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On Body (Fall 2014)

AB’s “Body” issue coincided with the publication of Dr. Bessel van der Kolk’s long-awaited latest, The Body Keeps the Score: Brain, Mind and Body in the Healing of Trauma (Viking Penguin 2014), and came close on the heels of an extended New Yorker piece on the neuroscience of memory, “Partial Recall, Can neuroscience help us rewrite our traumatic memories?” (New Yorker May 19, 2014 by Michael Specter).  In AB Craig Dykers piece (“Body as Mind”) explores the way the body “thinks”, much as van der Kolk is exploring the healing potential of yoga for his trauma patients.  Mikyoung Kim’s “Finish” piece, titled “Waiting to Exhale”, explicitly identifies physiological and emotional reactions to environmental stimuli, specifically with regard to their power to generate the body’s healing energy.  Researchers are finding that trauma is a catastrophic mismatch between the expectations of the self and its environment.  Now that researchers can identify the chemical activity in the brain that coordinates genetic, hormonal and emotional activity it is only a matter of time before the construction of the built environment is guided by this powerful knowledge-base, with the well-being of the human nervous system as a principal goal.  While we have long recognized the truth of Churchill’s truism that our behaviors, thoughts and feelings are shaped by our buildings, the exploration of the actual physiological basis for this claim can empower us to make the built environment a source of health, harmony and happiness.  Whether or not ArchitectureBoston follows up this wonderful issue with another titled “Brain,” I trust that the intricate, intimate, and intriguing correlation between these two poles of human being-ness will continue to find its way into these pages.

Vernon Woodworth FAIA
AKF Group

As Niels Diffrient’s widow I have read with pleasure your Fall 2014 “Body” issue, on subjects very close to Niels' heart. ("Sitting, Still" by Galen Cranz.)
Although the omission may be unintentional, it seems odd that his name is not also mentioned in the “user-friendly” discussion between Josh Safdie and Ellen Lupton, particularly since you illustrate the first page with “Humanscale 1a Body Measurements,” the pictorial selector that would never have been made if it weren’t for Niels’ efforts to persuade his partners at Henry Dreyfuss Associates that it was worth doing. The first set of 3 selectors was done in-house at HDA. However, for the second and third iterations, Niels helped obtain a grant for the from the National Endowment for the Arts and Humanities which partially funded the work. It has sold for 25 years. Although it is natural that the product is credited to HDA, Niels is at the top of the list of authors on the cover.

Helena Hernmarck
Ridgefield, Connecticut

In “Body as mind,” Craig Edward Dykers calls attention to the connection between the subtle influences that shape architecture and the pushback architecture exerts in return. As architects, the way in which our design impacts the body in motion and at rest lies at the base of our understanding of the built environment. However, we should also aspire to design for the intan gible part of the mind that is not fully aware but ultimately has a profound effect on actions and feelings. An authentic connection between a place and those who will occupy it can come down to the slightest design details, such as the placement of a window or the amount of natural light that is let in. As the study of architecture grows in its capacity of understanding the shared human condition, so, too, should our ability to design for those unconscious receptors that are inherent in all human beings.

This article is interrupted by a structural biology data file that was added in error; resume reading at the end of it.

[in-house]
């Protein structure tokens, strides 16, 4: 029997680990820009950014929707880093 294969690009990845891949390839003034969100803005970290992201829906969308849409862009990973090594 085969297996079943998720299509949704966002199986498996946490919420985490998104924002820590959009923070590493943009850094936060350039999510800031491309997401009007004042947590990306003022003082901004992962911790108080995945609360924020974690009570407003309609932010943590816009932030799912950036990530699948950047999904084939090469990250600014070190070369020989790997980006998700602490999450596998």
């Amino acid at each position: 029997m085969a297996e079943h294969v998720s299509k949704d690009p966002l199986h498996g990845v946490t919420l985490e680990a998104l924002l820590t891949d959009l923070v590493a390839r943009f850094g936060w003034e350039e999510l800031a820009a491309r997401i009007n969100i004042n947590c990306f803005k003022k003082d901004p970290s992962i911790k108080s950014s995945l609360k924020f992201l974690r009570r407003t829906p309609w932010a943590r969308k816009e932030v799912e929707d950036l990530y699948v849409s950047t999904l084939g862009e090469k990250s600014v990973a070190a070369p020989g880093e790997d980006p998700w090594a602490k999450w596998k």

Michael Ellis
5+design Hollywood, California

Craig Dykers’ timely “Body as mind” piece points to the growing trend of considering human intuition and hidden responses to the environment as a factor in design. “Much of how we style our lives is based on unconscious tendencies that are formed by how our bodies interact with their surroundings,” he writes. Indeed, scientists say that 95 percent of what happens in our brain is outside our awareness, and even our conscious thoughts are all subconscious first. With advances in cognitive science and tools such as functional magnetic resonance imaging devices (fmri), we can now track our brains at work, reacting to the world well before we are aware of it. Top product designers and computer innovators (think Steve Jobs) have long held that the more we understand human behavior, the better we can design for it. Being aware of key subcon-scious tendencies — from the fact humans are a thigmotactic, or “wall-hugging,” species (we tend to avoid the center of places), to the fact we are face-obsessed, with more of our brain engaged in facial recognition than in any other object—has huge implications for understanding our experience. This sort of information, which pre- vious generations never had, can’t tell us how to design, of course, but it can inform us about the impact of our creative palette; promote better conscious and subconscious conditions; and, we hope, a world that will be more humane.

Ann Sussman AIA and Justin B. Hollander
The writers are co-authors of Cognitive Architecture: Designing for How We Respond to the Built Environment (Routledge, 2014)